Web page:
This measure seeks to ensure that all restaurants deliver strawberries to customers only if they request them.

The Los Angeles Sanitation Office and Councilor Mitch O'Farrell reminded all restaurant managers of the city on Monday that as of Tuesday, October 1, Plastic straws should be delivered only if requested by consumers.

"As a coastal community, we have a greater responsibility to remove as much single-use plastic from the possible waste stream," said O'Farrell. "Restaurants throughout the city are already changing to alternatives that are biodegradable, while more Angels use reusable straws and, by extension, participate in helping to clean our environment."

This initiative had a first phase that entered into force this year on Earth Day and was applied to restaurants with more than 26 employees.

O'Farrell said that the new law aims to reduce plastic waste and that in this second phase, The law will apply to restaurants of all sizes.

"The city has been working hard throughout the year preparing the public and restaurant owners for the new law," said Enrique Zaldívar, director and general manager of Sanitation and Environment in Los Angeles. “As the ordinance enters into force in all restaurants and the application begins, It is our priority to ensure that residents and business owners understand why this new law is so critical in protecting our local environment. ”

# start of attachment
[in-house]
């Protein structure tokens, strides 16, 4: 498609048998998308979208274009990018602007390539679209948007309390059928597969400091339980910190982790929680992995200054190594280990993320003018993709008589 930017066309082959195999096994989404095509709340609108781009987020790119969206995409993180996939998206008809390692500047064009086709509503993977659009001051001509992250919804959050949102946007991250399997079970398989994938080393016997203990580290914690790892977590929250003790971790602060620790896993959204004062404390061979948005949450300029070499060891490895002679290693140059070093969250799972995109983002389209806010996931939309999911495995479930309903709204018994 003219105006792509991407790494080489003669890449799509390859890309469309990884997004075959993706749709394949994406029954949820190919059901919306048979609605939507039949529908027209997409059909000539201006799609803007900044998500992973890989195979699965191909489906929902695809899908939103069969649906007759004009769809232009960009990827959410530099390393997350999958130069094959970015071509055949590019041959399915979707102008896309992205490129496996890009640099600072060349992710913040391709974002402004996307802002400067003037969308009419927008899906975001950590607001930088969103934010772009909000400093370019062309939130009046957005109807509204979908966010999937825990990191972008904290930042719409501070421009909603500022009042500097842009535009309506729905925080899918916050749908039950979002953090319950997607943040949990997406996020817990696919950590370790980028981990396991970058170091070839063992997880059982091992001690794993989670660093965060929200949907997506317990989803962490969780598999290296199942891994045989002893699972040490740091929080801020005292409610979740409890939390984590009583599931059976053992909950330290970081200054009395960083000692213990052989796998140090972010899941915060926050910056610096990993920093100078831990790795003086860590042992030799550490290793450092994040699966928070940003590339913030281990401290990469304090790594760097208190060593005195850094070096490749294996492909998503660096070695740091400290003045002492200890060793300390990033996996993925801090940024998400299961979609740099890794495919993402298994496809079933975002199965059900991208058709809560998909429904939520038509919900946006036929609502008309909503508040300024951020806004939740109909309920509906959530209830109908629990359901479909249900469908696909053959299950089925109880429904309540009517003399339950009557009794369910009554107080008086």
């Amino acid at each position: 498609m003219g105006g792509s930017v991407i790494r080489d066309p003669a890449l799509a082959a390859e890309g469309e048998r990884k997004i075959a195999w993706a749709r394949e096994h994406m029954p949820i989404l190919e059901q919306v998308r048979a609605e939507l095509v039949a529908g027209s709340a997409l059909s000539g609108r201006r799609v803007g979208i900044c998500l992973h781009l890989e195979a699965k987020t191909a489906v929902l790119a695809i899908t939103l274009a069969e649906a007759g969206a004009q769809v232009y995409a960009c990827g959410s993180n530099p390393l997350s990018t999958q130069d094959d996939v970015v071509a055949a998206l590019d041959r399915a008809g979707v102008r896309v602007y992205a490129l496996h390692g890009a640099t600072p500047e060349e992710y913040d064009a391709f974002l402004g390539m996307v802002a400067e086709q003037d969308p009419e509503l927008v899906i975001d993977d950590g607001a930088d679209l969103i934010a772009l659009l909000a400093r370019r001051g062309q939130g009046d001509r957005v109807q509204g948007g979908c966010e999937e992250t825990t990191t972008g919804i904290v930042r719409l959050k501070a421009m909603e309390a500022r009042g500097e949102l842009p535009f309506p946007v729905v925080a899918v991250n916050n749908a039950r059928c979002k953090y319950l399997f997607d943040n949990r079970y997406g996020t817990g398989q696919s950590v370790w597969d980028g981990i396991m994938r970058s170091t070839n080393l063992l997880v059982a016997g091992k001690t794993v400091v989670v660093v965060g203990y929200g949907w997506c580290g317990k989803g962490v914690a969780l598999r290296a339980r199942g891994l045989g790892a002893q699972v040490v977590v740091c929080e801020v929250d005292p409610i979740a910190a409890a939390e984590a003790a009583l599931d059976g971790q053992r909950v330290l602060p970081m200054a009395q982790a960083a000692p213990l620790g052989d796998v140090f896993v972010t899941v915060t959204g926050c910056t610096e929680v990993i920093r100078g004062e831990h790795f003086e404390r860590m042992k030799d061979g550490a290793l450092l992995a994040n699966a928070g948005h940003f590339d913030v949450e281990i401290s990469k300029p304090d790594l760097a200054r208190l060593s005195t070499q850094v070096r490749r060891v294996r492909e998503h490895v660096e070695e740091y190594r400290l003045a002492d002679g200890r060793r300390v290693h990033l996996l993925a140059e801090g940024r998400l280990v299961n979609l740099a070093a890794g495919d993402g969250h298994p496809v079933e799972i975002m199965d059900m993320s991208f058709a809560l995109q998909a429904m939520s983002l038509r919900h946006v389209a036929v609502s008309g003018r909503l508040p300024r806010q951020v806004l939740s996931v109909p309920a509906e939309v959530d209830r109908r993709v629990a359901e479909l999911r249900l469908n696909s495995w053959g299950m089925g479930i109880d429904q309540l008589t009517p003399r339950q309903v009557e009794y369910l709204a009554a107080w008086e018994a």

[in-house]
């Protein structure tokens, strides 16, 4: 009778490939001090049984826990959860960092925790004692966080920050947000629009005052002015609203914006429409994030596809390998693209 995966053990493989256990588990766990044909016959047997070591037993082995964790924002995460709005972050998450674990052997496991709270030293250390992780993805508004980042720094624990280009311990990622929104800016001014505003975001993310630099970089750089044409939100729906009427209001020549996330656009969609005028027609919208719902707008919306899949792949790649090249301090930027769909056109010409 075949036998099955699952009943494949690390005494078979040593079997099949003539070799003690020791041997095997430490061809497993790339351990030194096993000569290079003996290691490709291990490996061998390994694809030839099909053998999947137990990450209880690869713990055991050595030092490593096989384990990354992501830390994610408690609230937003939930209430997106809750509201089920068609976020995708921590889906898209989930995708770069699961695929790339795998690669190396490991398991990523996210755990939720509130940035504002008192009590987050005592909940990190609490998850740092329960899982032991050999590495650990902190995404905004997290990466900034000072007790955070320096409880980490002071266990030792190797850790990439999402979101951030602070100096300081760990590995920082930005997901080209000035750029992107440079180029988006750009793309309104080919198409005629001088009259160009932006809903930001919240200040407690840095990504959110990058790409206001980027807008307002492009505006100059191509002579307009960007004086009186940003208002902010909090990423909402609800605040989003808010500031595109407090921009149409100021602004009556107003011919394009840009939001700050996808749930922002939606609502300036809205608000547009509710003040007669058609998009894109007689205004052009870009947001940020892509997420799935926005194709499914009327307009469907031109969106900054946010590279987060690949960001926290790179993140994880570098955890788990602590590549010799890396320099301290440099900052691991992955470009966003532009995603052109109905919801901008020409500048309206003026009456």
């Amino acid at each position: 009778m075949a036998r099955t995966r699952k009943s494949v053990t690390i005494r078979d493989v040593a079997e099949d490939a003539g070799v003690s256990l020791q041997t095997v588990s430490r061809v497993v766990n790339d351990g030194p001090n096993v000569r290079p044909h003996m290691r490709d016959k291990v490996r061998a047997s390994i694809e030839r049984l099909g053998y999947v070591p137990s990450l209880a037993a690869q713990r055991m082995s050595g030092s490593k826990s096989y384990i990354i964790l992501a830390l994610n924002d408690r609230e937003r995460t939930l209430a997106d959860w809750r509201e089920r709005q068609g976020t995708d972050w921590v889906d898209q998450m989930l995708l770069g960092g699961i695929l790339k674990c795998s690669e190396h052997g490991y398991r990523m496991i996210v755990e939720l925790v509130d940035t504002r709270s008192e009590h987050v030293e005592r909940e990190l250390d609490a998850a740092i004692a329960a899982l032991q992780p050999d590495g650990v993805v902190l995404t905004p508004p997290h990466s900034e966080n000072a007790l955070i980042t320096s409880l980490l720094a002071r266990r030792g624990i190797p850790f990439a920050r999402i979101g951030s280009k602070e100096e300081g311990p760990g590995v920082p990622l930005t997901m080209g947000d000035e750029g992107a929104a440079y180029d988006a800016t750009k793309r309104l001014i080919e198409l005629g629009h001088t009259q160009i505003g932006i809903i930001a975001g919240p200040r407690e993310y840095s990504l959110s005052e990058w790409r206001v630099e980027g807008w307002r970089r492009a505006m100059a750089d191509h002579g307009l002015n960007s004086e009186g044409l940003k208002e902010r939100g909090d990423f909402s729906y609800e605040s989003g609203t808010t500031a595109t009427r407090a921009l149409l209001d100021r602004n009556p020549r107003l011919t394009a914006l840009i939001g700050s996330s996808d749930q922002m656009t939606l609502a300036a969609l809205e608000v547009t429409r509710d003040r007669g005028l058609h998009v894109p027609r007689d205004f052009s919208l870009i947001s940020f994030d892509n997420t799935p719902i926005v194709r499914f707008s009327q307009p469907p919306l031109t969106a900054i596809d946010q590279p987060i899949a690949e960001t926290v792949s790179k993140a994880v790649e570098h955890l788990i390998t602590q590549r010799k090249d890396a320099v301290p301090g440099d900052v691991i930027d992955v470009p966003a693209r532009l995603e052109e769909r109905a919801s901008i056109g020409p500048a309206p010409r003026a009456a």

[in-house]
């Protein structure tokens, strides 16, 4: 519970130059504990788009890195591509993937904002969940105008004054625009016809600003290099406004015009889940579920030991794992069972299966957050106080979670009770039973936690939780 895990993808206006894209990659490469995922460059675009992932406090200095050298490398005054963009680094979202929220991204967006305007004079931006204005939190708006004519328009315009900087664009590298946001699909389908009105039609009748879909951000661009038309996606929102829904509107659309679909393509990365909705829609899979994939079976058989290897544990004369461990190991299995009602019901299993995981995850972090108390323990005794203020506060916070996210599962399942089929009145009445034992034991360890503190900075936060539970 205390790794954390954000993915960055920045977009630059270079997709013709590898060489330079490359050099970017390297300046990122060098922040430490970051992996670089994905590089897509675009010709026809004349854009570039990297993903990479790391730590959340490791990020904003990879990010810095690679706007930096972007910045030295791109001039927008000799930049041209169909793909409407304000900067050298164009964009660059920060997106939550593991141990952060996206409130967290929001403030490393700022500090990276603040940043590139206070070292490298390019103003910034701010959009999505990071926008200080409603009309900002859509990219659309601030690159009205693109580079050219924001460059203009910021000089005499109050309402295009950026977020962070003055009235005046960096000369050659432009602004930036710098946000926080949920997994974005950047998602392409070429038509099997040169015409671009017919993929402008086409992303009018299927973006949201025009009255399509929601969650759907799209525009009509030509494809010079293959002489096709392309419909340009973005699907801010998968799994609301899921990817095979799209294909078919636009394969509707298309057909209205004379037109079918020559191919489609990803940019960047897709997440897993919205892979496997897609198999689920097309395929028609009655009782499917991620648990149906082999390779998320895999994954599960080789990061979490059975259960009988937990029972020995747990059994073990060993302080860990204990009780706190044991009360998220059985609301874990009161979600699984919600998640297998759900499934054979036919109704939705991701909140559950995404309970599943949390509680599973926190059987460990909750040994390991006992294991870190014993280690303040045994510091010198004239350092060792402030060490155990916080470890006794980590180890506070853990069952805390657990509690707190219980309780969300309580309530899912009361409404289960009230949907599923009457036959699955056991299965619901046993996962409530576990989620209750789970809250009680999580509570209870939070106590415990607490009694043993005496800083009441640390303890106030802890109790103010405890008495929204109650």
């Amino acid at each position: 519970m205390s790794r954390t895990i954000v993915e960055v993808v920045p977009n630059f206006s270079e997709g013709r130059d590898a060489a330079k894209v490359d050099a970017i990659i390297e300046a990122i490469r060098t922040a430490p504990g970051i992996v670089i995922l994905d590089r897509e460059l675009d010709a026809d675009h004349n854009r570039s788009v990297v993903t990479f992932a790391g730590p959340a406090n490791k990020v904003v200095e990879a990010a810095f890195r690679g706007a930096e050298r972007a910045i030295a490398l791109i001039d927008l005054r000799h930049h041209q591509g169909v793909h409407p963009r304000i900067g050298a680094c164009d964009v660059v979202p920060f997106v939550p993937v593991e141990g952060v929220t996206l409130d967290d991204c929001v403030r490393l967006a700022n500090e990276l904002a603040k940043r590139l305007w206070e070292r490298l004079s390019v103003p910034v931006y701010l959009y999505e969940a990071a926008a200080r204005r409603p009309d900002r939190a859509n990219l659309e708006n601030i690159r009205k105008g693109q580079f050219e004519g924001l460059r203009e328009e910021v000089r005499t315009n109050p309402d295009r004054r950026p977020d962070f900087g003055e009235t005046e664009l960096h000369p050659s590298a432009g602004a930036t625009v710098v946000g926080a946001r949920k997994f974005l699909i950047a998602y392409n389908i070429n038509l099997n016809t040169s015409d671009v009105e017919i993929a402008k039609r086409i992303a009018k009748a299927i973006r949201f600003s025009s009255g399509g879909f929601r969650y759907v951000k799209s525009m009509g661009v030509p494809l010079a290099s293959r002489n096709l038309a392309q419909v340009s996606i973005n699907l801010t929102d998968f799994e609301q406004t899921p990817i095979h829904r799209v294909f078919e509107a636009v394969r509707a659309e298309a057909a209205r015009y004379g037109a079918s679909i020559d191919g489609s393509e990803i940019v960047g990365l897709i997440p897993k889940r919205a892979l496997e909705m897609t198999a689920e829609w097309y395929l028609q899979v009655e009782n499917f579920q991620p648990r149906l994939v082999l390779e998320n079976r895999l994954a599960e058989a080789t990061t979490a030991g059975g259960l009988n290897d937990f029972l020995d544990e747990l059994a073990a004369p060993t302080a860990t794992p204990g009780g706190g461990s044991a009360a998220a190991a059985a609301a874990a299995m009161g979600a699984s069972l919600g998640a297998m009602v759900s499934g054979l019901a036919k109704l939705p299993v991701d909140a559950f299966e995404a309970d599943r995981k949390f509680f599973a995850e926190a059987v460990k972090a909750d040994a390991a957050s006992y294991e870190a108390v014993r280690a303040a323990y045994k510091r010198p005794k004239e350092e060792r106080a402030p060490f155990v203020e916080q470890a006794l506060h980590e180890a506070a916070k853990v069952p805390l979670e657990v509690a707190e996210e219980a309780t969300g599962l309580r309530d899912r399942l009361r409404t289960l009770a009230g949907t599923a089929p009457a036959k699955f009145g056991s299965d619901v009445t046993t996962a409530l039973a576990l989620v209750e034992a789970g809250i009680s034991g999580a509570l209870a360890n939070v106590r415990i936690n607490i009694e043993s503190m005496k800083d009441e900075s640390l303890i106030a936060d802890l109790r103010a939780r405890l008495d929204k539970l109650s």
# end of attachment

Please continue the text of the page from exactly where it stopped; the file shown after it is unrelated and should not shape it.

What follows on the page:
The definition of the city of Los Angeles of plastic straws includes those that are not biodegradable.

Restaurant owners and several officials accompanied O'Farrel on Monday morning at Echo Park. The reason for this meeting was to discuss the law that is in force today.

Josh Estrada, a partner at Beacon Echo Park, said his restaurant already made the change to straws that decompose safely due to the importance it has for the environment.

One of the important aspects of this new law is how restrictive it is. An example of this is that in self-service restaurants or drive throughs, It is the customer who must request the straw, since the restaurant will stop delivering it.

O'Farrel hopes that this new law will be the next big step for caring for the environment. The councilman launched a campaign statistic Lonely Whale, where it was stated that Americans throw 500 million plastic straws into the oceans every day.

It is expected that with the launch of this new measure, citizens become aware of the damage that these wastes generate to the planet.


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